The Best Time to Visit Japan

Japan Winter

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Japan is one of the best year-round tourist destinations in Asia. Whether you're interested in attending a festival, taking part in athletic activities, or doing some power shopping, there's a season for it in Japan. Ultimately, the best time to visit Japan is late spring (March to May) and late autumn (September to November). While there are crowds, there is also little rainfall, clear skies, and mild temperatures.

However, your visit to Japan depends on your own personal preferences. There is no wrong or right time to visit for the most part.

The Weather in Japan

Japan's seasonal calendar is in line with the Western Hemisphere. Spring typically runs from March through May, summer from June through August, fall from September to November, and winter from December through February. Despite this, the country's unique geographical makeup means that the climate can vary widely between regions. Overall, Japan's weather is relatively mild, however.

It's important to remember that Japan is made up of several islands and the climate and weather conditions vary significantly depending on which region you visit. If you were to visit the United States in March, for example, it might be snowing in some places, raining in others, and mild or warm in southern regions. Make sure to check the weather and average climate of the regions you plan on visiting.

The average yearly temperature for Tokyo is 60 degrees Fahrenheit, but for Sapporo-city in Hokkaido, it is just 48 degrees. Okinawa, further south, averages 73 degrees.

The country's rainy season is typically during the summer, beginning as early as May in the southern reaches of Japan and moving up. August through October is typhoon season. Visitors should also beware of volcanic warnings and restrictions, as the country is home to 108 active volcanoes.

Peak Season in Japan

Because of the festivities (and the gorgeous blooms), spring is the top tourist season, so definitely book hotels, transportation, and attractions far in advance to avoid high prices and sold-out accommodations.


New Year's holidays are essential to the Japanese and are a busy time to travel. Transportation is crowded during the last week of December to the first week in January. January 1 is a national holiday, and many businesses and establishments close during this period. However, department stores offer their biggest sales of the year, so it's a great time to shop. Temples and shrines attract millions of visitors, as the Japanese reflect on their lives and spirituality at the start of the new year.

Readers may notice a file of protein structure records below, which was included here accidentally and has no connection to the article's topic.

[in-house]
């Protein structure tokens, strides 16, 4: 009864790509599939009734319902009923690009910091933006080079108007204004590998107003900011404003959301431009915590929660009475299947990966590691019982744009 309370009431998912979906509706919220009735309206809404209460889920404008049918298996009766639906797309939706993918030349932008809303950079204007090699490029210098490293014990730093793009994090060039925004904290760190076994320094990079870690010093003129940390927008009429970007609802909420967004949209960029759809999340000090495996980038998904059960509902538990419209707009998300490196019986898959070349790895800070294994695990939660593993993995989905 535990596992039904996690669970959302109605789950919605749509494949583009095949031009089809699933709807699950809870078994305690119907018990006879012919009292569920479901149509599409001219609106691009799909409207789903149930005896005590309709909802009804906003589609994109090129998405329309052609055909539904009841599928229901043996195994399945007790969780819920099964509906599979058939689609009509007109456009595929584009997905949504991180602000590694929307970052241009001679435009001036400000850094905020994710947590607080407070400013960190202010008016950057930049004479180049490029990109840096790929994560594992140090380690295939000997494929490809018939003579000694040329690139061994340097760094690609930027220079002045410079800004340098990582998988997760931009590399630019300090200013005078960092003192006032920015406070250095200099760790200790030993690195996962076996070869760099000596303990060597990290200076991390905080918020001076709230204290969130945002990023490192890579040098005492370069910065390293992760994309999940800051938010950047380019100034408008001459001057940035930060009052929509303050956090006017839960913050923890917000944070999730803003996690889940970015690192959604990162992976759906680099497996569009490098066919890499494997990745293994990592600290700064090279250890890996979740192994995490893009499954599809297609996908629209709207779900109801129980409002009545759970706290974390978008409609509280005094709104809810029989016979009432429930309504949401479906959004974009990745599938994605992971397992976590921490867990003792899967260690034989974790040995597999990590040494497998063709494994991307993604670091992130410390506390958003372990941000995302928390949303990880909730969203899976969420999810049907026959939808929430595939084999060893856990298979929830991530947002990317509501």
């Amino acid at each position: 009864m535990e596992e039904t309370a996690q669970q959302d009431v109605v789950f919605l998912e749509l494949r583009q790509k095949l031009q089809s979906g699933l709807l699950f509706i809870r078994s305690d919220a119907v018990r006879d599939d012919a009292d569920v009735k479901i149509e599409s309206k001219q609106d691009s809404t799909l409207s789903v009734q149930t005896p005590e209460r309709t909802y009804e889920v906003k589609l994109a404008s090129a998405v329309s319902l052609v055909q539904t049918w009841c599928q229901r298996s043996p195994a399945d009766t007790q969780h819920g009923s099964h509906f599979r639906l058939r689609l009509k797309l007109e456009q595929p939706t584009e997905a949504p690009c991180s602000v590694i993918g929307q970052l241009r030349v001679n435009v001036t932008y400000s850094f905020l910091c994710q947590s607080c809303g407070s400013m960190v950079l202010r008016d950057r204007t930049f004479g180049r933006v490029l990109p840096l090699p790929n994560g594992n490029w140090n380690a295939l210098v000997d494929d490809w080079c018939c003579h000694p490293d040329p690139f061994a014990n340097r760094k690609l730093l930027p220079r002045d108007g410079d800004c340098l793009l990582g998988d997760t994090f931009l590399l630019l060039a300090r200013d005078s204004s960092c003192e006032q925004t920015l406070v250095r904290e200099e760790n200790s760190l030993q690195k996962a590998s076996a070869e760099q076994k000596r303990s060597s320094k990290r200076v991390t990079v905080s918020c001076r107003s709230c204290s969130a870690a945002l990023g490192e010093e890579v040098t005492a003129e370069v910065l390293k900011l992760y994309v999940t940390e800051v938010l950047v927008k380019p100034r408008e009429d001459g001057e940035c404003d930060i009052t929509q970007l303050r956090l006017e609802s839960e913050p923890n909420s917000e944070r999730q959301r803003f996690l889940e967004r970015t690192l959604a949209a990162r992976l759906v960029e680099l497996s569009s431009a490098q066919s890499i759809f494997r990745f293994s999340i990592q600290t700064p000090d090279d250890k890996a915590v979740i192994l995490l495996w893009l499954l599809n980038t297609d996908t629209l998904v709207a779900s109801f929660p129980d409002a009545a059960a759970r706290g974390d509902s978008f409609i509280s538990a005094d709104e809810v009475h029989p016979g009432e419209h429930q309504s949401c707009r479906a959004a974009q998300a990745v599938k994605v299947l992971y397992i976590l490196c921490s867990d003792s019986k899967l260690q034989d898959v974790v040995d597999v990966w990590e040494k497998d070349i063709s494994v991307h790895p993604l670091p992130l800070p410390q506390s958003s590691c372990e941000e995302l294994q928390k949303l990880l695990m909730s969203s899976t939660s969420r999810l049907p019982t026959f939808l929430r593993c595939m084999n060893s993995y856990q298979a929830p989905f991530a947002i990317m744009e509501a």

Events to check out:

  • New Year ("oshogatsu" in Japanese) is one of the most important holidays on the calendar in Japan. Many people travel home to visit their families and reflect on years past.
  • Dezomi-shiki is a festive parade of Japan's Edo-period firefighters. The celebration includes acrobatic performances and a show of more than 100 vehicles.


Wintertime is a great time to go skiing in Japan as well, and you won't find better slopes than in Hokkaido, the northernmost island. The powder is so perfect and fluffy here it even has a name: JaPow. February is also the start of the country's diving season—experienced divers will be able to spot sea turtles, sharks, humpback whales, and more.

Events to check out:

  • The Sapporo Snow Festival takes place each year in Hokkaido, drawing more than 2 million visitors. The February festival includes incredibly elaborate snow and ice sculptures.
  • Japan celebrates National Foundation Day (Kenkoku Kinen no Hi in Japanese) annually on February 11. It commemorates the foundation of Japan and the accession of its first Emperor Jimmu.


March is one of the most popular times to visit Japan, thanks to the remarkable blossom season. These festivities include ume matsuri, or the plum blossom festivals, as well as the cherry blossom viewing, which is a major cultural tradition dating back thousands of years. In Japanese, cherry blossom viewing is called hanami, and it involves a bunch of public parties in the parks and gardens around Japan.

Events to check out:

  • Shunbun no Hi, or Spring Equinox, is an essential holiday in Japan. It marks a day when night and day are equal in length, and you can enjoy warmer temperatures—and cherry blossoms.
  • Omizutori is an ancient Buddhist festival held at the Nigatsu-do of Todaiji Temple in Nara. The main event of the 1,250-year-old festival is a parade where priests carry substantial flaming torches that rain down embers to purify the spectators.